It’s the beginning of September and that means back to school! Starting university can be an extremely exciting but stressful time. You may be worrying about getting along with your new roommates, finding your classes, and managing a heavy course load. Amongst these typical stressors is the dreaded “Freshman 15”, an arbitrary amount of weight that university students are thought to gain during their freshman year. I myself was not too concerned about this entering university, as I was the type who could eat whatever I wanted without gaining weight. However, I quickly learned that my lifestyle during first year had a huge impact on my weight, energy, and overall health.

While adjusting to this new chapter in your life, your health should always remain a priority. The good news: it is very possible to eat healthy and stay active while in school, which are key for maintaining weight, and improving energy, sleep, concentration, and immunity.


Eat breakfast! They don’t call it the most important meal of the day for nothing! Eating breakfast will help you concentrate during early morning classes, fuel your day, and prevent you from overeating at lunchtime. Try a peanut butter & banana sandwich, hard-boiled eggs & fruit salad, or yogurt & granola, all of which are easy to take on-the-go.

Best options in the cafeteria: Residence food isn’t always appealing, and it can be hard to resist the pizza, fries, and other “not-so-good-for-you” options (I ate a few too many mozzarella sticks from my rez caf), but it is important to think about choosing nutritious items at each meal.

  • Include 3/4 Canada’s Food Guide food groups at each meal.
  • Be mindful of adequate portion sizes. For example, meat, chicken, fish, and bread should be the palm of your hand; rice, pasta, and vegetables are ½ of a fist. Balance your plate with a ¼ plate protein, ¼ plate starch, and ½ plate vegetables.
  • Choose items that are baked, broiled, steamed, grilled, or roasted. Limit items that are buttered, creamed, fried, and cheesy.
  • Make informed decisions by reading nutrition information posted in the cafeteria or online.
  • Beverages can contribute a lot of empty calories. Stick to water, skim milk, and herbal tea.
  • Establish an eating routine that works around your schedule, allowing you to eat every 3-4 hours.

Snack smart! See my blog post on Healthy Snacking! A mini-fridge in your dorm room is worth the investment to keep wholesome, unprocessed foods.

Make time for physical activity: Staying active will help maintain weight, improve energy, and relieve stress.

  • Take advantage of the campus gym, where membership is usually part of your tuition or offered at a discounted rate.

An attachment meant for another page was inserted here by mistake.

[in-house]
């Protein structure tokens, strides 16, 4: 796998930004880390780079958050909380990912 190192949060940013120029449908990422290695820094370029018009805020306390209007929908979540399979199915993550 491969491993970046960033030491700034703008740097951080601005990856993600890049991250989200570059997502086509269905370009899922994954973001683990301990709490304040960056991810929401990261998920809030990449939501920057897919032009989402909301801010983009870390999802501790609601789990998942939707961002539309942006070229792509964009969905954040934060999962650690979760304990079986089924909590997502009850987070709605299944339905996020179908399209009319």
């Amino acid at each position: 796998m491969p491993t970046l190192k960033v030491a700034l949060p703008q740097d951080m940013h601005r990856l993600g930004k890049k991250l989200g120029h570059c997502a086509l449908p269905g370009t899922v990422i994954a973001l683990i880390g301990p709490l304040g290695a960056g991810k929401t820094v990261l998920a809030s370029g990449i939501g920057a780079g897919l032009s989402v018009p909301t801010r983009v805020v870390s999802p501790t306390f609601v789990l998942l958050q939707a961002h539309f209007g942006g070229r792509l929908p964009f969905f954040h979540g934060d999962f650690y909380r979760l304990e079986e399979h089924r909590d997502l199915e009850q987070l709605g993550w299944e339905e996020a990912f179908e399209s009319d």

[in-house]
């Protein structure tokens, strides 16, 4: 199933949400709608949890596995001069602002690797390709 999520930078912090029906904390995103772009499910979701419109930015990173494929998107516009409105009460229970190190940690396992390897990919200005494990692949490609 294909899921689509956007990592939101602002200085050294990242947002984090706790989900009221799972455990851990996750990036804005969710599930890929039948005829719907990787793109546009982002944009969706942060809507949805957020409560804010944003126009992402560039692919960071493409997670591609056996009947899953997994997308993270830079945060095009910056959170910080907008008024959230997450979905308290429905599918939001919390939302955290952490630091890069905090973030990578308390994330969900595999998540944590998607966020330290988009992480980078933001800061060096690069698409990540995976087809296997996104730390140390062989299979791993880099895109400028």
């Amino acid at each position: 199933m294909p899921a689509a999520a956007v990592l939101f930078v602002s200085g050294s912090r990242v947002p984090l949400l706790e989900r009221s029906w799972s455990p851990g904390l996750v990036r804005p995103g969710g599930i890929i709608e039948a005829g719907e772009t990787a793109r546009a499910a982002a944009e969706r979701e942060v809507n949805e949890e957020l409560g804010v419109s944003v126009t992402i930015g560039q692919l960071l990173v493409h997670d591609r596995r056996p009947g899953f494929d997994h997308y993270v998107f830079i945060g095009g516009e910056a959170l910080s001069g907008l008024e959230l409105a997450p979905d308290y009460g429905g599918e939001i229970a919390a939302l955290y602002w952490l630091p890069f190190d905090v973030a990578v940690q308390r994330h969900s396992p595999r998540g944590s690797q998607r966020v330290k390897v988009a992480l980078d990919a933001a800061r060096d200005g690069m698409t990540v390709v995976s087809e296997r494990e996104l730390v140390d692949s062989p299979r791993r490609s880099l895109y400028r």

• Treat the gym as a mandatory class that cannot be skipped. Etch “gym” onto your class schedule a few times a week.
  • Grab your floormates and follow a YouTube exercise video in your dorm’s common area.
  • Walk or bike to school instead of taking the bus, if possible.
  • Study while exercising on a stationary bike.
  • Join an intramural sports team (I played soccer, basketball and dodgeball, none of which I was skilled at!)

Alcohol: With all the social events, no parental supervision, and easy access to alcohol, there is an excuse to drink almost every night of the week on campus. Besides the high calorie content of alcoholic drinks, the post-bar snacking, disrupted sleep routine, hungover greasy breakfasts, and altered metabolism can wreck havoc on your weight. Alcohol in moderation means 1 drink per day for women, and 2 drinks per day for men. Try light beers, vodka sodas, and alternate between alcoholic drinks and water.

Budget wisely! With tuition, textbooks, and accommodation being mandatory expenses, spending money on food may be compromised. The result: a diet consisting of cheaper, energy-dense packaged foods.

  • Keep various piggy banks allocated to specific expenses, including food. If one bank gets depleted, money from the eating budget cannot be used for other expenses.
  • All prices are listed in the cafeteria so you can compare the prices of equally nutritious foods.
  • If buying food from an external grocery store, take advantage of coupons, promotions, sales, bulk buying, generic brands, and price matching.
  • Cut costs and calories by avoiding unnecessary purchases such as caloric beverages, extra cheese, supersizing, and candy. (But guac for 2$ extra is totally worth it).

Talk to a Registered Dietitian. Did you know that many campuses have dietitian services on site?! Dietitians can provide you with tips and education required to make healthy food choices so that you can reach your full academic potential! In addition, you can use your student benefits to help cover the cost of private practice dietitians in the surrounding area.

Being a victim of the Freshman 15 is not inevitable, and these solutions can help prevent undesirable weight gain from occurring. This term could gain a new positive meaning: “I tried 15 new healthy foods”, “I ran 15 extra minutes on the treadmill”, or “I made 15 new friends.”

To all students starting a new school year, good luck, study hard, have fun, and stay healthy!!

(This pic is of my roommate and I showing our school spirit at Western Homecoming, 2012)